A risky business

Watch out for the consequences of anger. It kept Moses out of Canaan, when in the dry and desperate desert, hitting on a rock, he failed to glorify God and disobeyed before Israel. Vultures weren’t biding their time over the bodies of the people; Satan was hovering to devour a soul.

James reminds us that “human anger does not accomplish God’s righteousness” (James 1:20 NET). Moses’ outburst did nothing to further God’s purpose. This from the meekest man on the earth. Just imagine how bad it gets for those lower on the meekness scale.

• An American Christian joined us yesterday at church. Our city is an industrial and technological center, so it’s not uncommon for Americans to travel here on business. Some of them are Christians who search us out. (We even set up a small English-language website to make it easier to find us.) It speaks highly of these brothers and their faith that they went out of their way to find us.

Even though they don’t understand the language, they benefit from being present and encourage the brethren as well. It’s a deep spiritual impulse that prompts people to do this, when it would be much easier to justify missing the meeting of the saints. Though Hebrews 10:25 isn’t ignored, it’s like the mission of God dwelling in the heart: it’s much bigger than a mere command. This bond is forged by God’s Spirit.

• Whenever I read or hear a parent say they moved to a congregation for the youth program, I see the tail wagging the dog.

• Paul’s letter to the Philippians, like so many of his, is a missionary document. A thank-you for support. A heart-warming note of gratitude and joy for cooperation in the gospel. Unevangelistic Sunday-goers won’t see it. The non-evangelists miss it. Those who call themselves Christians but have never won a soul skip over the salient parts of the cooperative mission in the letter. But the letters breathes the spirit of gospeling.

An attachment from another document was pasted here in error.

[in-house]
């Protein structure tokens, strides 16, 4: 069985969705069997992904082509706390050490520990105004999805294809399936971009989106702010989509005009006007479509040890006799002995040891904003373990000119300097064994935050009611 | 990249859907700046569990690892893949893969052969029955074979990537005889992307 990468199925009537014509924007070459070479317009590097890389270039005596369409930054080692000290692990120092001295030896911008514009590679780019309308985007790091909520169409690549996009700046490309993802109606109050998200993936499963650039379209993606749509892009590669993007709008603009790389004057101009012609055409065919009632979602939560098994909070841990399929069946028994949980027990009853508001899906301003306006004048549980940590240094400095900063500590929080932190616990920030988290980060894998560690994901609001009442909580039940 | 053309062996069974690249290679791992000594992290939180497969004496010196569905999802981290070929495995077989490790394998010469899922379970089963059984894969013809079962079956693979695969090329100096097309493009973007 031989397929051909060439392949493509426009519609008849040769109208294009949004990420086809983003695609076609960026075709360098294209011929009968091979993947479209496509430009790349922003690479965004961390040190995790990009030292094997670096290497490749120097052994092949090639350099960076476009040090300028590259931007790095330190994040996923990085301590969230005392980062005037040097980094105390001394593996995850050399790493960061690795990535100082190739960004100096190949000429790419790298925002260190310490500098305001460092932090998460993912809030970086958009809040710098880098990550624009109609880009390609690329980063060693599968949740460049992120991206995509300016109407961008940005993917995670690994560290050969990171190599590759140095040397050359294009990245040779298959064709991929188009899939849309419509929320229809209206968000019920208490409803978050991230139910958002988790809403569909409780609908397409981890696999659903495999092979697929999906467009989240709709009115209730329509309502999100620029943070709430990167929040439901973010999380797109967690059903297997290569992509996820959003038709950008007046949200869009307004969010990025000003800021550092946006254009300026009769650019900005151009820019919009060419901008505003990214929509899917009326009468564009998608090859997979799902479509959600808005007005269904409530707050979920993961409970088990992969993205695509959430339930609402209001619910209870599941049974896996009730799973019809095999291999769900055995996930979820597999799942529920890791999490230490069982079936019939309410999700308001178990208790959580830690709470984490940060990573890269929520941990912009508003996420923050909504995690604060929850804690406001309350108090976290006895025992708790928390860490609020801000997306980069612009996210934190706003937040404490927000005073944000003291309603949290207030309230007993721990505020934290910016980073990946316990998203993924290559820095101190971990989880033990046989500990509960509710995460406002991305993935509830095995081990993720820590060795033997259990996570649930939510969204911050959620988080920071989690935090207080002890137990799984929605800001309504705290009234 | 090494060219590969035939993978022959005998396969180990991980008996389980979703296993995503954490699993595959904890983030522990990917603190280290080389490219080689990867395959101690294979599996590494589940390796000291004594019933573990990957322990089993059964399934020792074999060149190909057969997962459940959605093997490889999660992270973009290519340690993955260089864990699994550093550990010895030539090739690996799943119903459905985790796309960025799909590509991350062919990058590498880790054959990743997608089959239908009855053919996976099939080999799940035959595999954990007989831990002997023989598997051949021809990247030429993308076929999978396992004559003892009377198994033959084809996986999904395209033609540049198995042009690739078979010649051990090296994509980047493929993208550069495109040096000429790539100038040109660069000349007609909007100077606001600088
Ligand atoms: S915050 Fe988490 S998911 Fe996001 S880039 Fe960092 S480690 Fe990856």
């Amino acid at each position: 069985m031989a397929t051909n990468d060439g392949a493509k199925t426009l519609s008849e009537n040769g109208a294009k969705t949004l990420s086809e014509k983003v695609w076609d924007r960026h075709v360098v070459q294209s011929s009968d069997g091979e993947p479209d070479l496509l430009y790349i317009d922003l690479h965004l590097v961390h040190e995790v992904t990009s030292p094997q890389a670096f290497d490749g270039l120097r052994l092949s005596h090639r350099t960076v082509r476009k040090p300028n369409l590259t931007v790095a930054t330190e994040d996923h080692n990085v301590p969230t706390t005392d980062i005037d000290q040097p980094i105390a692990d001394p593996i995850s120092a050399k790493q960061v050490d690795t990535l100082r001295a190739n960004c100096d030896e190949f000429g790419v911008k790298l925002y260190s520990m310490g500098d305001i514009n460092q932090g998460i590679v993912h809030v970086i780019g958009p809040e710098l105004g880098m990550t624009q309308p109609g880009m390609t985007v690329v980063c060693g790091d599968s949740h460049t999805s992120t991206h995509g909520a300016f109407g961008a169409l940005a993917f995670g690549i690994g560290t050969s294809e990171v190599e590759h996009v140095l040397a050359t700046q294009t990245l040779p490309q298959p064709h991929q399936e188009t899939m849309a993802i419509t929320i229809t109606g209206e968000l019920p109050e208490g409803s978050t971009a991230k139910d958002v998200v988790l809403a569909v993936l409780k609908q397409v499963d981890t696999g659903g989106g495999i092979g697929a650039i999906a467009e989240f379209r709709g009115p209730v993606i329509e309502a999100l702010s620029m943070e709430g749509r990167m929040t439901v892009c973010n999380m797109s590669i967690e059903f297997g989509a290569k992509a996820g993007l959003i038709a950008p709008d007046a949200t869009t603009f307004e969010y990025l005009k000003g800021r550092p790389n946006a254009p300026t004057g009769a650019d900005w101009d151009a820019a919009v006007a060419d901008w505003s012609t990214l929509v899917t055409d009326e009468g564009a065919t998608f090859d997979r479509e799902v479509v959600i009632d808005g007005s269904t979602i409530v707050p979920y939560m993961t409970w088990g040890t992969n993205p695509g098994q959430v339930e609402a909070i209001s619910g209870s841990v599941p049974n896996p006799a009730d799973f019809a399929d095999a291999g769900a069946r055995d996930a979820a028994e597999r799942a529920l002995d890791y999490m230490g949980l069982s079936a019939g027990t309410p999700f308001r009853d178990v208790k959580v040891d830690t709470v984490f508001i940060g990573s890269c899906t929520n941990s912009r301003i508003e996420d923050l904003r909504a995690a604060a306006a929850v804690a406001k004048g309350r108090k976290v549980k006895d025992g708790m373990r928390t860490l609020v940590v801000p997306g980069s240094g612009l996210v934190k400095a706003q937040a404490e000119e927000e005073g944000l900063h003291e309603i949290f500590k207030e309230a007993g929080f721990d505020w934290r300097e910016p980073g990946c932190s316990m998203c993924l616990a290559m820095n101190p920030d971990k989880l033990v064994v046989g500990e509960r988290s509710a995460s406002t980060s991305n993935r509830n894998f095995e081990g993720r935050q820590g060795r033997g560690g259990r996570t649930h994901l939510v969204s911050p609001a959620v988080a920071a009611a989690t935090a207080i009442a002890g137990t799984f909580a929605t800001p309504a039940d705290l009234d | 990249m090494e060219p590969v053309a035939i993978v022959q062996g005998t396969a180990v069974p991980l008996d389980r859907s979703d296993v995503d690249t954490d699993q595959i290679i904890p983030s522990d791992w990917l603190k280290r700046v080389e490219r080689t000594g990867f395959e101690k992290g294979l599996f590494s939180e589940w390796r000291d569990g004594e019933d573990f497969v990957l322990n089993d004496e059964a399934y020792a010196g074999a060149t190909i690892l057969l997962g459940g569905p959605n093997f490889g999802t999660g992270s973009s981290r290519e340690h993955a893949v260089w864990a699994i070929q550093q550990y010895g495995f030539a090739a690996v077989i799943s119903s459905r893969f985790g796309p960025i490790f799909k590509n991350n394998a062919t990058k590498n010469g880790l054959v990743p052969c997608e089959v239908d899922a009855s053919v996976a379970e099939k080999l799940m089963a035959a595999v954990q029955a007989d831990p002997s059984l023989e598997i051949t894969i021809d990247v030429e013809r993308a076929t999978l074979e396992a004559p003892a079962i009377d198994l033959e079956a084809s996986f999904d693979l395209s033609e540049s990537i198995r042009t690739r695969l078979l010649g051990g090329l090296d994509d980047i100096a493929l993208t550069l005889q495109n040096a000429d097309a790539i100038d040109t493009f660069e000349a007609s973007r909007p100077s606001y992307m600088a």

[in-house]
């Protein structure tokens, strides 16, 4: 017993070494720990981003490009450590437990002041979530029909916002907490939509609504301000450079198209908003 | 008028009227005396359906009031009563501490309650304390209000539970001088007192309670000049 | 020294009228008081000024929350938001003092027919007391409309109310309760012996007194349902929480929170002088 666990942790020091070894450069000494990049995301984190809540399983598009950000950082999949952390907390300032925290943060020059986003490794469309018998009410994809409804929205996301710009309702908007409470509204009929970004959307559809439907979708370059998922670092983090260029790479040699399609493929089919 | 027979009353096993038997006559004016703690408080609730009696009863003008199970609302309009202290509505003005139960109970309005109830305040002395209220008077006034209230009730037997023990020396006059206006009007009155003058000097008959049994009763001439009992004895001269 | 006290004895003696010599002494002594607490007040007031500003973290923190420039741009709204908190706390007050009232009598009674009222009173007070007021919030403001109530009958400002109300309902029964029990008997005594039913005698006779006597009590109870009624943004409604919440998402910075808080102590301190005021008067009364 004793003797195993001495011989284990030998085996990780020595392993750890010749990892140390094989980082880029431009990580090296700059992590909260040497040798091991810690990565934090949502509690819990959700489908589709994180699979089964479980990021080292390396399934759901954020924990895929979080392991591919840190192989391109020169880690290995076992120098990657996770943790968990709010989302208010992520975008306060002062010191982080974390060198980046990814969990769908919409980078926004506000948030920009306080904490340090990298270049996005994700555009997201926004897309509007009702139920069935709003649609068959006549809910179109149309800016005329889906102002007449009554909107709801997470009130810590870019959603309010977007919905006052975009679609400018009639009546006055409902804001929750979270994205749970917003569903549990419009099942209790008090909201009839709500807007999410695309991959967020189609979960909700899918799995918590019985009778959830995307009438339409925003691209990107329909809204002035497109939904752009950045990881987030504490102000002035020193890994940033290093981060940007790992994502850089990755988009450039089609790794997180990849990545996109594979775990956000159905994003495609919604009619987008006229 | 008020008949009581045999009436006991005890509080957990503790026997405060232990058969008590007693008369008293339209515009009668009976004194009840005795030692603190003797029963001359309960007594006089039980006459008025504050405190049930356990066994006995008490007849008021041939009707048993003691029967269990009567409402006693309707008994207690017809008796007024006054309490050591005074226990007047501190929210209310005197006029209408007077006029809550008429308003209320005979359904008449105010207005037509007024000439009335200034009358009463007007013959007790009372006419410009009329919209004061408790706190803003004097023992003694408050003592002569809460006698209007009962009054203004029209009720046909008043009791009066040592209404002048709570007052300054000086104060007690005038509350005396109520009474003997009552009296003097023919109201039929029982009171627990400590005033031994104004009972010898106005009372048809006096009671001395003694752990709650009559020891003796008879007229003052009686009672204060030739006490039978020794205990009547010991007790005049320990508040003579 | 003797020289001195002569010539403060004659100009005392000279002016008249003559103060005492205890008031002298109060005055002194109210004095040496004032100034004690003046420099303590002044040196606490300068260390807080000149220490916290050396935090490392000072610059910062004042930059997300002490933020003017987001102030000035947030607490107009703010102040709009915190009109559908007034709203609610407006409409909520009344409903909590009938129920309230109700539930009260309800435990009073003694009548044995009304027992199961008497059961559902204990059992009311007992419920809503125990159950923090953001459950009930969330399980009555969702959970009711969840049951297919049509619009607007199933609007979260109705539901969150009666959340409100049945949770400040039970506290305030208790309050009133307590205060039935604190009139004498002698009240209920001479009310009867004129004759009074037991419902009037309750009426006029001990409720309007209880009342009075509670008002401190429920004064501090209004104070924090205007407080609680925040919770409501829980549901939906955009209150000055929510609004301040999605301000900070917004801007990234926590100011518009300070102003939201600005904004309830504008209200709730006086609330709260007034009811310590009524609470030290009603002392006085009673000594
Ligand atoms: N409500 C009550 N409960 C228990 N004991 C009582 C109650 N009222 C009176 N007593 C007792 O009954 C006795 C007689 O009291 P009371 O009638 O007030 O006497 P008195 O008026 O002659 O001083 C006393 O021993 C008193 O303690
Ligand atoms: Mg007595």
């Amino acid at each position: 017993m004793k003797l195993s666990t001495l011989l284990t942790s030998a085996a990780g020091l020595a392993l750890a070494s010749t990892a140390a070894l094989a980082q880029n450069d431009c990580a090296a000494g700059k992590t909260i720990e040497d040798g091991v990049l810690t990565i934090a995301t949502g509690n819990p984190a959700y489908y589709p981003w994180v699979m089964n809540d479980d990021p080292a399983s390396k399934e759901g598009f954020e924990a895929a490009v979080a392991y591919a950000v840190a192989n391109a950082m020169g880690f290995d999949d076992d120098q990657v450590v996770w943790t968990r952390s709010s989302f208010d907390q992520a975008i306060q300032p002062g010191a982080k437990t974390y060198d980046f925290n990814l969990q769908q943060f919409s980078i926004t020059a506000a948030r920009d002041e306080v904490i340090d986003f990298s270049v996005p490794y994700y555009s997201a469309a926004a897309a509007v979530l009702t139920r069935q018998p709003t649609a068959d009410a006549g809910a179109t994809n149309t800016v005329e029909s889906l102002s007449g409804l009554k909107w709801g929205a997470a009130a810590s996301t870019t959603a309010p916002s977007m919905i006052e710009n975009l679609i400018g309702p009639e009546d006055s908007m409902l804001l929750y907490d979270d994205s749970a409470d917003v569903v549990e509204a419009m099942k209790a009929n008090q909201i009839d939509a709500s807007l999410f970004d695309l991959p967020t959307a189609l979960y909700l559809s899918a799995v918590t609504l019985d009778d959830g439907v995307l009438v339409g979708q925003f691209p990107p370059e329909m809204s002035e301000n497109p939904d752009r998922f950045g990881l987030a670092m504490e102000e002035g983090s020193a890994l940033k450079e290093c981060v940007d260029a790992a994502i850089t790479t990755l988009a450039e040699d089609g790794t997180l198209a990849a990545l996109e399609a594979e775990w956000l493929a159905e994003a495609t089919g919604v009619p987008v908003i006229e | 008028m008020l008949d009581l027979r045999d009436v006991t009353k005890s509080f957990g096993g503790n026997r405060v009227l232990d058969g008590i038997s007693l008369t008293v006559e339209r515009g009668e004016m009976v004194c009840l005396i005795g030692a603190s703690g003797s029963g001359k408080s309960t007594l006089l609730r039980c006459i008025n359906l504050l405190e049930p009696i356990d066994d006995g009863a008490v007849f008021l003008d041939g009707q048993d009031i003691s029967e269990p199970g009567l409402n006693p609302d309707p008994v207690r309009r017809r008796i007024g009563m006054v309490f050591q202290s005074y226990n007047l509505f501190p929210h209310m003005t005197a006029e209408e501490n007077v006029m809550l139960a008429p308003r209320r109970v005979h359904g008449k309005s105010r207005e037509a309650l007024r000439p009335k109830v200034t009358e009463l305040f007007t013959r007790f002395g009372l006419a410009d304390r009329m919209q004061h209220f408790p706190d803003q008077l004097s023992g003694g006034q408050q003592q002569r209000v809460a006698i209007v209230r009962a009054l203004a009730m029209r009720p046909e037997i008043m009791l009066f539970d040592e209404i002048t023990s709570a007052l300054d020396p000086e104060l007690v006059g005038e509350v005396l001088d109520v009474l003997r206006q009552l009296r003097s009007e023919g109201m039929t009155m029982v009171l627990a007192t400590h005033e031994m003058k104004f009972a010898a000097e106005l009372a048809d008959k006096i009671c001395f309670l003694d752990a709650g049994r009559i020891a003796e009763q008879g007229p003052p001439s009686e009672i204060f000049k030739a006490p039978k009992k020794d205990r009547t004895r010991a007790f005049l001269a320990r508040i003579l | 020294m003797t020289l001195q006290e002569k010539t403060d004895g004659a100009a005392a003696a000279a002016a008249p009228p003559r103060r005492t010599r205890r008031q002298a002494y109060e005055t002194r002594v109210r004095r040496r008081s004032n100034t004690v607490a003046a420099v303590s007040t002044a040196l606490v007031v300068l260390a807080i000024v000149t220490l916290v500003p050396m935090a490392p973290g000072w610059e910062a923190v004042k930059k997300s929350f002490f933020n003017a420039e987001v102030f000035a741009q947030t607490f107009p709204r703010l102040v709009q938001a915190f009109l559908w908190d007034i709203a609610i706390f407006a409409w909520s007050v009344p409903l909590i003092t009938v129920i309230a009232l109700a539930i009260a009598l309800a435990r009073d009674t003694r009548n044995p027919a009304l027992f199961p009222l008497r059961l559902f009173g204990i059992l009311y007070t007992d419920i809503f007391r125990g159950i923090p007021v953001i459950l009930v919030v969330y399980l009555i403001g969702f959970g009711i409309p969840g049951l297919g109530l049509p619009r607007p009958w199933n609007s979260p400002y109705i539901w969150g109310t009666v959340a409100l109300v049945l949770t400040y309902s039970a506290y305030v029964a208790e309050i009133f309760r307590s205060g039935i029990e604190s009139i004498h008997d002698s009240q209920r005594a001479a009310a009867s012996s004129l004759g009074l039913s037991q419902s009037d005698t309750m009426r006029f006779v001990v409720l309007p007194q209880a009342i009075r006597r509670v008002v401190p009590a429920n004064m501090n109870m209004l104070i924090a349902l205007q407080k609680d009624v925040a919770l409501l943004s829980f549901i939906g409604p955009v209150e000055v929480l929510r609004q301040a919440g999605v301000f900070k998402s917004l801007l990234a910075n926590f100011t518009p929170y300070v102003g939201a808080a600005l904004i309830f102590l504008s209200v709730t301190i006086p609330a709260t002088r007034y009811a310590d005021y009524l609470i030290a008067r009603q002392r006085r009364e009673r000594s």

• Remember the old adage that love is a verb? Gospel is action. Not merely God’s in Christ, but the loud march of motivated feet into the world. Gospel, you’ve tired of hearing, means Good News. News means movement. A word travels, a message arcs from mouth to ear. If the gospel isn’t being told to the whole world, we should fold up and go home, and quit pretending we’re Christians.

• Many (how many is too many?) churches are spending millions on themselves and throwing a pittance to missions. In the growing world economic crisis, the inevitable budget cuts hit those fartherest from the home base. Because many of those churches are self-serving clubs whose goal is to cuddle the members. (That’s why we have church members.) But the church has no other mission than to save souls through the message of Christ crucified.

• A risky business, soul-winning. As the Lord meant it to be. Once the gospel is presented to someone, a relationship will either go forward toward the Lord or apart with the gospel as the wedge. So the Lord meant when he said he did not bring peace, but a sword (Matthew 10:32-42). The faith will either unite people in the strongest bond or, often, those who reject it will react in the strongest terms and with extreme measures.

What a joy to be a part of this divine project, is it not?

4 thoughts on “A risky business

  1. Well observed and stated Randal! I suppose Brazil in some ways is not too different from Scotland. Prayers that we may all be willing to do our part in this great divine project.

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